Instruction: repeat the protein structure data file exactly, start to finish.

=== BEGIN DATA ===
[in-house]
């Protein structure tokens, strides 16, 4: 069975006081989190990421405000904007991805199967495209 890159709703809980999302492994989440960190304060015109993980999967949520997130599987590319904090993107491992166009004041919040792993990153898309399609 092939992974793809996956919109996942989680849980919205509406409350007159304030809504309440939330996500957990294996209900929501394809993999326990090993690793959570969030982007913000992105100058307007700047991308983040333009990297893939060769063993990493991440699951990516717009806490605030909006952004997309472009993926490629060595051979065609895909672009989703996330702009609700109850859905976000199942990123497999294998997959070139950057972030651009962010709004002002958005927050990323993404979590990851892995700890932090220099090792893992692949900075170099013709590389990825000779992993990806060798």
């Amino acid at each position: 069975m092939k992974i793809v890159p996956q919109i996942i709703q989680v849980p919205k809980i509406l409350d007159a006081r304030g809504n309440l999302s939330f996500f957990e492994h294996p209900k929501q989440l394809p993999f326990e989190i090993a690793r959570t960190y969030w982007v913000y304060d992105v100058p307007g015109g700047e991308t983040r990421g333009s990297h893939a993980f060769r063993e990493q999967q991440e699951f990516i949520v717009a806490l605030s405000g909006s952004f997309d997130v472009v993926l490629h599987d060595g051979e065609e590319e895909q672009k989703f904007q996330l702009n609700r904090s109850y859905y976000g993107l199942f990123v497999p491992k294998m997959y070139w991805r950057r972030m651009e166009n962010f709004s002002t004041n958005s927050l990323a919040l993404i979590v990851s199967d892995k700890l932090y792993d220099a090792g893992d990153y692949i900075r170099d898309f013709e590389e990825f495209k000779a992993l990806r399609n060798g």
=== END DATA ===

[in-house]
């Protein structure tokens, strides 16, 4: 069975006081989190990421405000904007991805199967495209 890159709703809980999302492994989440960190304060015109993980999967949520997130599987590319904090993107491992166009004041919040792993990153898309399609 092939992974793809996956919109996942989680849980919205509406409350007159304030809504309440939330996500957990294996209900929501394809993999326990090993690793959570969030982007913000992105100058307007700047991308983040333009990297893939060769063993990493991440699951990516717009806490605030909006952004997309472009993926490629060595051979065609895909672009989703996330702009609700109850859905976000199942990123497999294998997959070139950057972030651009962010709004002002958005927050990323993404979590990851892995700890932090220099090792893992692949900075170099013709590389990825000779992993990806060798």
């Amino acid at each position: 069975m092939k992974i793809v890159p996956q919109i996942i709703q989680v849980p919205k809980i509406l409350d007159a006081r304030g809504n309440l999302s939330f996500f957990e492994h294996p209900k929501q989440l394809p993999f326990e989190i090993a690793r959570t960190y969030w982007v913000y304060d992105v100058p307007g015109g700047e991308t983040r990421g333009s990297h893939a993980f060769r063993e990493q999967q991440e699951f990516i949520v717009a806490l605030s405000g909006s952004f997309d997130v472009v993926l490629h599987d060595g051979e065609e590319e895909q672009k989703f904007q996330l702009n609700r904090s109850y859905y976000g993107l199942f990123v497999p491992k294998m997959y070139w991805r950057r972030m651009e166009n962010f709004s002002t004041n958005s927050l990323a919040l993404i979590v990851s199967d892995k700890l932090y792993d220099a090792g893992d990153y692949i900075r170099d898309f013709e590389e990825f495209k000779a992993l990806r399609n060798g």